All Children - All Families: Inclusive Agency Forms

Filed under: Adoption, Parenting

In many instances, completing an intake form, application, or other type of paperwork may be among a client’s first contacts with an agency. For this reason, ensuring that all agency-controlled forms and documents use LGBTQ-inclusive language is an essential part of creating a welcoming environment for LGBTQ youth and parents.

Agencies working toward Benchmark 4 should do the following:

Conduct a thorough review of all agency-controlled forms and paperwork.
If necessary, agencies can first prioritize those documents that are completed by clients and then shift focus to internal-facing documents. The review should look for language rooted in “heterocentrism” or “cissexism” – the assumption that someone is straight/heterosexual and cisgender (not transgender). Language rooted in these assumptions renders the LGBTQ community invisible. Instead, making minor changes to forms can ensure all youth and parents feel seen and welcomed as part of the community your agency serves.

At the very minimum forms should:

  • Avoid using heterocentric language like the narrow options of “mother” and “father” when discussing families and relationship status. Instead, options such as “applicant 1” and “applicant 2” or “parent 1” and “parent 2,” create room for all types of families and relationships.
  • Provide an opportunity for individuals to indicate if the name they go by is different than their legal name. For example, if legal name is needed, a form can ask for “Legal name” as well as “Preferred name.”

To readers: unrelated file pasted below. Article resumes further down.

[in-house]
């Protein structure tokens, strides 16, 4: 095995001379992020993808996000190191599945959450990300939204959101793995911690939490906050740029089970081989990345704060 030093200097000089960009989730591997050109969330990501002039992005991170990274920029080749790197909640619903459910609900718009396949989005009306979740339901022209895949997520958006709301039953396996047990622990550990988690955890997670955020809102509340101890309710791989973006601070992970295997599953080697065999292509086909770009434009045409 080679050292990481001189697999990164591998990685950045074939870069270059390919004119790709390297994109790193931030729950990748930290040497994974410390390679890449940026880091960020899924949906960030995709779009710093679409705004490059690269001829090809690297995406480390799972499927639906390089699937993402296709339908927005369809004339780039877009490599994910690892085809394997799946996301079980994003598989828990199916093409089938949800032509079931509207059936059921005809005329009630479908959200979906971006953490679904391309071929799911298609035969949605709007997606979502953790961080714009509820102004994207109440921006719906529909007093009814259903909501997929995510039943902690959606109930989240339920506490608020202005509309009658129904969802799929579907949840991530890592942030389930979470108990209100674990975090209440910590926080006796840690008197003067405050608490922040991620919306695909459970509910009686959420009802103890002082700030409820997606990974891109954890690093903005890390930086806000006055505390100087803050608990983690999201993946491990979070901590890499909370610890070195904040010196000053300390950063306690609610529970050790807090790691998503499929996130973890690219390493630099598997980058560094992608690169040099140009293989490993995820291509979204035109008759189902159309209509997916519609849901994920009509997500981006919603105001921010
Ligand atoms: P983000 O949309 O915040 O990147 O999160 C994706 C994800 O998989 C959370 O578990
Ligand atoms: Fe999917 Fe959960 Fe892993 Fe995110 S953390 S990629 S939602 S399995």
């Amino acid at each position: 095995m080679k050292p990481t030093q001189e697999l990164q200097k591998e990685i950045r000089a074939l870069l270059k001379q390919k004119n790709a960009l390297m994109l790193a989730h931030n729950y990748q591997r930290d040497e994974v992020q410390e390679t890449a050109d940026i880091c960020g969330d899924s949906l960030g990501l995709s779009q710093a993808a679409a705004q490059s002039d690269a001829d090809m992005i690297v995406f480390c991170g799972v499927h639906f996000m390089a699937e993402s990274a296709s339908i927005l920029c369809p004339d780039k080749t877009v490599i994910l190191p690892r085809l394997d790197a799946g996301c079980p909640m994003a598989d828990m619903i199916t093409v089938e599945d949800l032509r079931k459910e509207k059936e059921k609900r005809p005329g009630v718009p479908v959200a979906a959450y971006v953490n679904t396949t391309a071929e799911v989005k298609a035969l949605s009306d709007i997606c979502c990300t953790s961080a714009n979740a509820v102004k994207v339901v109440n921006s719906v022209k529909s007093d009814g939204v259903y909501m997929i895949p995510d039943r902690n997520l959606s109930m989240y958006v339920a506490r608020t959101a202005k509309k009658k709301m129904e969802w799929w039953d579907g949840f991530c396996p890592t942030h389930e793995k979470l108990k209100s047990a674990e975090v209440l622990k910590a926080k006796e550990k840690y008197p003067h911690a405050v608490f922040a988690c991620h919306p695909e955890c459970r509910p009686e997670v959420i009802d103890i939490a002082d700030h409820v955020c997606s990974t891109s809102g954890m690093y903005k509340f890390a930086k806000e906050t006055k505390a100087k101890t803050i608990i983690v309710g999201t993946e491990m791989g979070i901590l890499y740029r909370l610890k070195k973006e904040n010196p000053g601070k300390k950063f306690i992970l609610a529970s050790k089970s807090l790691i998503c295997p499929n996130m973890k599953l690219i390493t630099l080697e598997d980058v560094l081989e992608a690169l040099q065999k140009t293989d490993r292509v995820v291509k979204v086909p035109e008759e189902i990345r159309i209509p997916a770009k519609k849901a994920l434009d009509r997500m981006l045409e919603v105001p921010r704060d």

• Wherever gender demographic information is asked, include gender options other than the strict binary of “male” or “female.” One way to do this is by including three options:
    • Male
    • Female
    •  Other gender (__________)

When reviewing forms and paperwork, remember:

  • All agency forms should be reviewed including: applications, sign-in sheets and homestudy paperwork, etc. If your agency serves youth in care, be sure to review forms related to youth as well.
  • If needed changes are identified, HRC has model language for your agency to reference.
  • If there are forms that need to be updated but that your agency does not have authorization to edit, you can:
    • Request the changes be made by the appropriate institution
    • Make sure agency staff members are prepared to acknowledge to clients that the language that is not inclusive, and re-affirm your agency’s commitment to welcoming LGBTQ clients.

Inclusive language in agency forms required of clients reflects all potential applicants and contributes to an agency’s welcoming environment for LGBTQ clients.

At the simplest level, applications and forms should not divide applicants into the categories of “mother” and “father.” A best practice of inclusion in forms is to, instead, refer to “applicant 1” and “applicant 2” or “parent 1” and “parent 2.” These considerations should be made for all forms, including: applications, sign-in sheets and homestudy paperwork.

Sample forms: